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Confirmation of monarch butterfly breeding in winter shows hope for western population

Posted by Scott Weybright | November 1, 2021
A new study led by Washington State University has found western monarch butterflies can successfully breed and maintain populations on ornamental milkweeds during winter at urban sites in the South Bay of San Francisco.

Butterfly sits almost upside down close to the ground near green leaves.
A female Monarch lays eggs in the San Francisco bay area in February, 2021.

Western monarch breeding traditionally happens in the Pacific Northwest after the butterflies migrate there from California in the spring. Prior to this paper, published in the journal Insects, significant winter breeding had not been confirmed in the San Francisco Bay area.

The population of western monarchs has dropped from around 300,000 counted three years ago to fewer than 2,000 in the 2020-21 overwintering season. It’s hoped the adaptation to winter breeding in California will give the struggling insects a better chance at survival.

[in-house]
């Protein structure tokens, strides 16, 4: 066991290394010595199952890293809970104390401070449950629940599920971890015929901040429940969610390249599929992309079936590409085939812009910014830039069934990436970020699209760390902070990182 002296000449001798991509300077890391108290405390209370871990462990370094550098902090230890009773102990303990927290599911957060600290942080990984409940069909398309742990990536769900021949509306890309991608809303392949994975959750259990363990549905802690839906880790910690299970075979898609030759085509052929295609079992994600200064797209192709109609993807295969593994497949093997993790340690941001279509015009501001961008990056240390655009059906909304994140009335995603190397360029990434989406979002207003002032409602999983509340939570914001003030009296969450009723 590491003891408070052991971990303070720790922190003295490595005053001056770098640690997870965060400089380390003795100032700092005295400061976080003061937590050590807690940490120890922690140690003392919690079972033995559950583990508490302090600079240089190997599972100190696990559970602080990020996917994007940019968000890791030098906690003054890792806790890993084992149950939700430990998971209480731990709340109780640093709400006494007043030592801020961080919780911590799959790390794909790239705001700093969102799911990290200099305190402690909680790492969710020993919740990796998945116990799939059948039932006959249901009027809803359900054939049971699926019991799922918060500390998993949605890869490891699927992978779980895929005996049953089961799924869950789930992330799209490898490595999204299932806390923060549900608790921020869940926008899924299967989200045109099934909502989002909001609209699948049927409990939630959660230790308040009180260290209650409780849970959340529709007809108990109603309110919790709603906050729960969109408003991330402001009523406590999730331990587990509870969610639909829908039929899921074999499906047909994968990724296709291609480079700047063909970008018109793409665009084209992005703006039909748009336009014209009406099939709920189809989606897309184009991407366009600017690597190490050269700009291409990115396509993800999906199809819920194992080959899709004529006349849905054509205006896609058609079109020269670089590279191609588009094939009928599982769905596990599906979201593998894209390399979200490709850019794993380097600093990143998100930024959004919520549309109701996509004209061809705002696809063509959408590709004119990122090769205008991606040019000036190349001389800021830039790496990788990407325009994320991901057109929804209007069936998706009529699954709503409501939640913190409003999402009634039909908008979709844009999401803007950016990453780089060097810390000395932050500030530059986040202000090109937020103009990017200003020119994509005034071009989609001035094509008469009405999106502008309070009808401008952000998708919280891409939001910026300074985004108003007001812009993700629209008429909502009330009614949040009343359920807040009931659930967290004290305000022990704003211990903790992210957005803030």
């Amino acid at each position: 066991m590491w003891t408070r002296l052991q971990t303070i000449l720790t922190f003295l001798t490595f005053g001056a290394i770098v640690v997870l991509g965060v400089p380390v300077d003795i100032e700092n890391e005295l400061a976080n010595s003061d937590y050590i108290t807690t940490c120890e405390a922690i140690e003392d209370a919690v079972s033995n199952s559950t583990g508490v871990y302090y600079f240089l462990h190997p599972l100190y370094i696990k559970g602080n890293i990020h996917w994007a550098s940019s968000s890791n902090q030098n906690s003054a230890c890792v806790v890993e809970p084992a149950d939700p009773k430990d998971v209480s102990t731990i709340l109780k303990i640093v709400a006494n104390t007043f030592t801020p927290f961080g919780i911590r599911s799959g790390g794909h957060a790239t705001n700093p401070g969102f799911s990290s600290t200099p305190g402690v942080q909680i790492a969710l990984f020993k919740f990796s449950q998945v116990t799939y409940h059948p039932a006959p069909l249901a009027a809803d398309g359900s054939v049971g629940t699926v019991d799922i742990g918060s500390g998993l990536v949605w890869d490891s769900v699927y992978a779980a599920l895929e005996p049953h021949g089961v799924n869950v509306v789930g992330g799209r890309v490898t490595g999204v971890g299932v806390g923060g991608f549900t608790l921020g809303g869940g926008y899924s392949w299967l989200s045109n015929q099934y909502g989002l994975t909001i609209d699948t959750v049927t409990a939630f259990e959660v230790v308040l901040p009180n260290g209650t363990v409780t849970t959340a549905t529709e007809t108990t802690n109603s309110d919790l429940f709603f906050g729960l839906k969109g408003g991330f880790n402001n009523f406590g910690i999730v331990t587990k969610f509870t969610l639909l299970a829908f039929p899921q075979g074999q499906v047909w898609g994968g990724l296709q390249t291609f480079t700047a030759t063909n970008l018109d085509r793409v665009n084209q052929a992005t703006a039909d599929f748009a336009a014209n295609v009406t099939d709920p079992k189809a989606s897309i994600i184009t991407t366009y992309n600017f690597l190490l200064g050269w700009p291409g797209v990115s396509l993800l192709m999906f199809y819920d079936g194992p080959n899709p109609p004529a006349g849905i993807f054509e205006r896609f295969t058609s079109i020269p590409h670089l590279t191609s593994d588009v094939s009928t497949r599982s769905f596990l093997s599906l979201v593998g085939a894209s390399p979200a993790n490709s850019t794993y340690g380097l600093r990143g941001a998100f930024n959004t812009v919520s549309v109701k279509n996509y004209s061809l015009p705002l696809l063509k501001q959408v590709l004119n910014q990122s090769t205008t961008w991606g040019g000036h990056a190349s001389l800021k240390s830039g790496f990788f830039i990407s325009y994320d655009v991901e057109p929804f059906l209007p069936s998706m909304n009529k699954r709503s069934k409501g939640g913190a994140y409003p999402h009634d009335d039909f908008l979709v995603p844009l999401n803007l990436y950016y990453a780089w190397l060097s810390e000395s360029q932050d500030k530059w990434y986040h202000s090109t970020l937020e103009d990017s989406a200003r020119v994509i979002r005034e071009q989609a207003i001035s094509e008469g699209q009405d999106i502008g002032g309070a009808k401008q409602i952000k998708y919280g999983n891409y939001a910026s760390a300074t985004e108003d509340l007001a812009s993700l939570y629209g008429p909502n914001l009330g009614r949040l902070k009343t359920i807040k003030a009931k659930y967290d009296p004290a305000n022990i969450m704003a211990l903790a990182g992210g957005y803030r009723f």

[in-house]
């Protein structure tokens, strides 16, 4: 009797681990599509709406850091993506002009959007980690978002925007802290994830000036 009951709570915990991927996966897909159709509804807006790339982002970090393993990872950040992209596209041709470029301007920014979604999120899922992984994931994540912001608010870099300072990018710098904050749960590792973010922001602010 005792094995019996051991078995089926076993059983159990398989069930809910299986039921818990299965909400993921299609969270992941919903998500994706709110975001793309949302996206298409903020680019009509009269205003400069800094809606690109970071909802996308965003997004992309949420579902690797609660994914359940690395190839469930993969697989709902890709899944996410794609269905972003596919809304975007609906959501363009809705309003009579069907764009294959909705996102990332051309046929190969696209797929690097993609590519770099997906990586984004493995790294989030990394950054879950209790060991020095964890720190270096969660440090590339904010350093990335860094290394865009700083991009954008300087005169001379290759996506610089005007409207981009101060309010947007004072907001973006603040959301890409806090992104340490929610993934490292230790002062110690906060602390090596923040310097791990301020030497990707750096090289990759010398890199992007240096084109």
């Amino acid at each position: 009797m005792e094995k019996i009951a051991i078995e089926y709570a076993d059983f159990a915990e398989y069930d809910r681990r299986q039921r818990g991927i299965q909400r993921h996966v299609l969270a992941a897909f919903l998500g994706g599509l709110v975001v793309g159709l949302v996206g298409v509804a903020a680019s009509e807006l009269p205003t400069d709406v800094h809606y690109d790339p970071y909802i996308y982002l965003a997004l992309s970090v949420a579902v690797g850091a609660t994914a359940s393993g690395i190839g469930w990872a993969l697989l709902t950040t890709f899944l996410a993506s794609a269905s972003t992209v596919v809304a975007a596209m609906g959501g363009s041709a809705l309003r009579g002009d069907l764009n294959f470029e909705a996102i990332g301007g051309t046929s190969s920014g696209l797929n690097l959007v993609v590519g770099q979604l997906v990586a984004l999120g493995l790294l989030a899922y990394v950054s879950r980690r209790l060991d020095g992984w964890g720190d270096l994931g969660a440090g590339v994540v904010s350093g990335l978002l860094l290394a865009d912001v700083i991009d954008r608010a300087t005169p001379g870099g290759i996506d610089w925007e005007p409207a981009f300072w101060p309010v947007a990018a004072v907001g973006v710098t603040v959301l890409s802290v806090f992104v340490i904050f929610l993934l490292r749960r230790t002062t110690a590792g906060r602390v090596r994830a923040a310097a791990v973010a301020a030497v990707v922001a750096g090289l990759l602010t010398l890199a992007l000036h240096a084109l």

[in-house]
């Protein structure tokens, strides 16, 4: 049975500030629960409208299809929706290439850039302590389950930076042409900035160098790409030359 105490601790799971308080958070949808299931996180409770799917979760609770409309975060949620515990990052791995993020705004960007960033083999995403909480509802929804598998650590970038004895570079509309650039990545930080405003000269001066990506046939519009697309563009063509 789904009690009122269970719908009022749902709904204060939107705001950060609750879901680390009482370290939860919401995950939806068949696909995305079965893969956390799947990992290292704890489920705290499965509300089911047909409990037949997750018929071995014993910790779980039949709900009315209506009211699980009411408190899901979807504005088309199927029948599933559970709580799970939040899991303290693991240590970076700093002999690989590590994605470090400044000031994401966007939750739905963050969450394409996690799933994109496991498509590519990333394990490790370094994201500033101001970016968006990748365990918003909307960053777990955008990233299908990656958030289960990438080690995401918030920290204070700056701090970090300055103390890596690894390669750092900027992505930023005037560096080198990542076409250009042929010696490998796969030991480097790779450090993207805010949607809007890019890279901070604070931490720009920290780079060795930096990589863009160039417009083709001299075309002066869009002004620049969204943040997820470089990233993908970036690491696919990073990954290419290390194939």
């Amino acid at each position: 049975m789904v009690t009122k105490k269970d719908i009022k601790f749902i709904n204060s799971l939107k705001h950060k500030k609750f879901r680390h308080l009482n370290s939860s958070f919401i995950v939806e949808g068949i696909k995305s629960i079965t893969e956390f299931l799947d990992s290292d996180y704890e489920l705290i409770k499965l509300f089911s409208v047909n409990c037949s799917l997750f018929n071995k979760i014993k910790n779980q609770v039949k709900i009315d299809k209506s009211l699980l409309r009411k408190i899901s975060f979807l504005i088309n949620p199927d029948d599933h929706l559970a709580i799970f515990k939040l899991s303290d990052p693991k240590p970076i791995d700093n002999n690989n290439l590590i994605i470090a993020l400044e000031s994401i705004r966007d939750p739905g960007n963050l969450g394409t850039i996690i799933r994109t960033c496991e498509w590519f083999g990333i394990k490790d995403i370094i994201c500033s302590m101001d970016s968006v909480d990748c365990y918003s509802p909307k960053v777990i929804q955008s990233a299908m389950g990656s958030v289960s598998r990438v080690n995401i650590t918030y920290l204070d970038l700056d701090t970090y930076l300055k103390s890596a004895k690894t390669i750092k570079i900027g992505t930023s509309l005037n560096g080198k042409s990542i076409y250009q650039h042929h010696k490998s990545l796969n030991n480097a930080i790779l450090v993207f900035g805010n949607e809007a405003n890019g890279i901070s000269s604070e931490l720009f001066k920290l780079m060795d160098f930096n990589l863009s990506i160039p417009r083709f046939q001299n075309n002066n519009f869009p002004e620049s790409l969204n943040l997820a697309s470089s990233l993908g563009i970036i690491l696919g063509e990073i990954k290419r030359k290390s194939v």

“We found that monarchs can breed well in the South Bay area during winter supported by availability of non-native milkweeds that stay green,” said David James, an associate professor in Washington State University’s Department of Entomology and lead author of the paper. “We also showed some evidence that the population may join the migrant population in spring heading north into the PNW.  So, this shift in strategy by monarchs may not be a population ‘sink’ as some scientists have feared.”

The paper is confirmation of a commentary article James wrote earlier in 2021 that was based on multiple observations.

The new paper relied on citizen scientists living in the cities like Palo Alto and Mountain View, California for data collections. The citizen scientists include paper co-authors Maria Schaefer, Karen Kimmer Easton, and Annie Carl.

Additional observations in the Pacific Northwest this summer showed that monarch populations were much higher than anticipated.

“Current estimates suggest there are already five times as many as there were last year,” James said. “This unexpected rebound in population size may have something to do with the winter breeding population contributing to the overall population.”

A previous article written about the commentary that James published in May includes more detail about the importance of these findings.